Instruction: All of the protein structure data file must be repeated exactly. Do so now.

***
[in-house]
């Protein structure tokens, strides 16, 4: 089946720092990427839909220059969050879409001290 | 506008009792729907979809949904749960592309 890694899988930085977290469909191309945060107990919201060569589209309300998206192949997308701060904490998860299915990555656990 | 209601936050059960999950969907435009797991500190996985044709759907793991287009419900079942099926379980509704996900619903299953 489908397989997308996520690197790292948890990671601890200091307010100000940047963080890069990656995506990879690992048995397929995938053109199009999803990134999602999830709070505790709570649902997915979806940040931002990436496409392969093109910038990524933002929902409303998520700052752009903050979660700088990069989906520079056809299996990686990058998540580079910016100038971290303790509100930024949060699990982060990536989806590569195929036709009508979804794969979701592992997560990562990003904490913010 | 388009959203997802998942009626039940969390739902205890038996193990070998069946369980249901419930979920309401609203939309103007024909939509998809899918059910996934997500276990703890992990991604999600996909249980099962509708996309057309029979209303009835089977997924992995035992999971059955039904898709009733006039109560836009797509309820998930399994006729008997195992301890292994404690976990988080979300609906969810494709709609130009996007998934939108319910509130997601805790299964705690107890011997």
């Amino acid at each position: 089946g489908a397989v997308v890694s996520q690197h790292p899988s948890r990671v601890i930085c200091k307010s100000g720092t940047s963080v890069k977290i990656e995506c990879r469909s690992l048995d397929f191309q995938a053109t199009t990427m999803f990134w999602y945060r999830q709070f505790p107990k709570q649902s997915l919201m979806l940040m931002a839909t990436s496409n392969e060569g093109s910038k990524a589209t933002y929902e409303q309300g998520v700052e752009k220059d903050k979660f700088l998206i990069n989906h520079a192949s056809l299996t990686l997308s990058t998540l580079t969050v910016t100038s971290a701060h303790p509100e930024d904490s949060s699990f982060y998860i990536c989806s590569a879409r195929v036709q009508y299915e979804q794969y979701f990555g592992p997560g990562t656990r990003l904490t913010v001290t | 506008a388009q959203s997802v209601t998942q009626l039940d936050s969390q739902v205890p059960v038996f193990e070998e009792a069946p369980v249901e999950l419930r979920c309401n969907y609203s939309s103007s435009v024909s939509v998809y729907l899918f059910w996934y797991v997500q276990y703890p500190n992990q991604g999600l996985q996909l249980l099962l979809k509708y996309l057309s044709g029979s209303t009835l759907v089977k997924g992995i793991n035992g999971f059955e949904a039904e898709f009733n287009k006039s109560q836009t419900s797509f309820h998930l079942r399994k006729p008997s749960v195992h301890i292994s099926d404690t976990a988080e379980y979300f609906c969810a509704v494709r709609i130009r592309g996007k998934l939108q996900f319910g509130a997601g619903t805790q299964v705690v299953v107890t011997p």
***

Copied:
[in-house]
């Protein structure tokens, strides 16, 4: 089946720092990427839909220059969050879409001290 | 506008009792729907979809949904749960592309 890694899988930085977290469909191309945060107990919201060569589209309300998206192949997308701060904490998860299915990555656990 | 209601936050059960999950969907435009797991500190996985044709759907793991287009419900079942099926379980509704996900619903299953 489908397989997308996520690197790292948890990671601890200091307010100000940047963080890069990656995506990879690992048995397929995938053109199009999803990134999602999830709070505790709570649902997915979806940040931002990436496409392969093109910038990524933002929902409303998520700052752009903050979660700088990069989906520079056809299996990686990058998540580079910016100038971290303790509100930024949060699990982060990536989806590569195929036709009508979804794969979701592992997560990562990003904490913010 | 388009959203997802998942009626039940969390739902205890038996193990070998069946369980249901419930979920309401609203939309103007024909939509998809899918059910996934997500276990703890992990991604999600996909249980099962509708996309057309029979209303009835089977997924992995035992999971059955039904898709009733006039109560836009797509309820998930399994006729008997195992301890292994404690976990988080979300609906969810494709709609130009996007998934939108319910509130997601805790299964705690107890011997």
């Amino acid at each position: 089946g489908a397989v997308v890694s996520q690197h790292p899988s948890r990671v601890i930085c200091k307010s100000g720092t940047s963080v890069k977290i990656e995506c990879r469909s690992l048995d397929f191309q995938a053109t199009t990427m999803f990134w999602y945060r999830q709070f505790p107990k709570q649902s997915l919201m979806l940040m931002a839909t990436s496409n392969e060569g093109s910038k990524a589209t933002y929902e409303q309300g998520v700052e752009k220059d903050k979660f700088l998206i990069n989906h520079a192949s056809l299996t990686l997308s990058t998540l580079t969050v910016t100038s971290a701060h303790p509100e930024d904490s949060s699990f982060y998860i990536c989806s590569a879409r195929v036709q009508y299915e979804q794969y979701f990555g592992p997560g990562t656990r990003l904490t913010v001290t | 506008a388009q959203s997802v209601t998942q009626l039940d936050s969390q739902v205890p059960v038996f193990e070998e009792a069946p369980v249901e999950l419930r979920c309401n969907y609203s939309s103007s435009v024909s939509v998809y729907l899918f059910w996934y797991v997500q276990y703890p500190n992990q991604g999600l996985q996909l249980l099962l979809k509708y996309l057309s044709g029979s209303t009835l759907v089977k997924g992995i793991n035992g999971f059955e949904a039904e898709f009733n287009k006039s109560q836009t419900s797509f309820h998930l079942r399994k006729p008997s749960v195992h301890i292994s099926d404690t976990a988080e379980y979300f609906c969810a509704v494709r709609i130009r592309g996007k998934l939108q996900f319910g509130a997601g619903t805790q299964v705690v299953v107890t011997p």